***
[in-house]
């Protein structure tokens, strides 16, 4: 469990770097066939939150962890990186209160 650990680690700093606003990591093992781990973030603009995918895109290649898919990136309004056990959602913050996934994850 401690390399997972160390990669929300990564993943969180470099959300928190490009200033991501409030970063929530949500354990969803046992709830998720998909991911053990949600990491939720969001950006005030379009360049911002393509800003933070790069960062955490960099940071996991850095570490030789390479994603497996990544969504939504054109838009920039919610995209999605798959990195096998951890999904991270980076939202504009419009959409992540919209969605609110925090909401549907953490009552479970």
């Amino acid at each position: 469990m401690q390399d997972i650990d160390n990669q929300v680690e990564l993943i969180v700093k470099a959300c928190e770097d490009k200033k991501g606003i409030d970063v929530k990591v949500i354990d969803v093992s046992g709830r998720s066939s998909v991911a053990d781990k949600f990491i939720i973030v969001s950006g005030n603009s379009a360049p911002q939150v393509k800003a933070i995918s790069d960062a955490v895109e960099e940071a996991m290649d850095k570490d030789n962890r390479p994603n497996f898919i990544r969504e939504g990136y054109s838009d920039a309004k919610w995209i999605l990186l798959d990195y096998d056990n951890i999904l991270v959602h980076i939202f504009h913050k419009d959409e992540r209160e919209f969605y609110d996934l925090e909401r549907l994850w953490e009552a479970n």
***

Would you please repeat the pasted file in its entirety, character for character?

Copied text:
[in-house]
């Protein structure tokens, strides 16, 4: 469990770097066939939150962890990186209160 650990680690700093606003990591093992781990973030603009995918895109290649898919990136309004056990959602913050996934994850 401690390399997972160390990669929300990564993943969180470099959300928190490009200033991501409030970063929530949500354990969803046992709830998720998909991911053990949600990491939720969001950006005030379009360049911002393509800003933070790069960062955490960099940071996991850095570490030789390479994603497996990544969504939504054109838009920039919610995209999605798959990195096998951890999904991270980076939202504009419009959409992540919209969605609110925090909401549907953490009552479970």
């Amino acid at each position: 469990m401690q390399d997972i650990d160390n990669q929300v680690e990564l993943i969180v700093k470099a959300c928190e770097d490009k200033k991501g606003i409030d970063v929530k990591v949500i354990d969803v093992s046992g709830r998720s066939s998909v991911a053990d781990k949600f990491i939720i973030v969001s950006g005030n603009s379009a360049p911002q939150v393509k800003a933070i995918s790069d960062a955490v895109e960099e940071a996991m290649d850095k570490d030789n962890r390479p994603n497996f898919i990544r969504e939504g990136y054109s838009d920039a309004k919610w995209i999605l990186l798959d990195y096998d056990n951890i999904l991270v959602h980076i939202f504009h913050k419009d959409e992540r209160e919209f969605y609110d996934l925090e909401r549907l994850w953490e009552a479970n």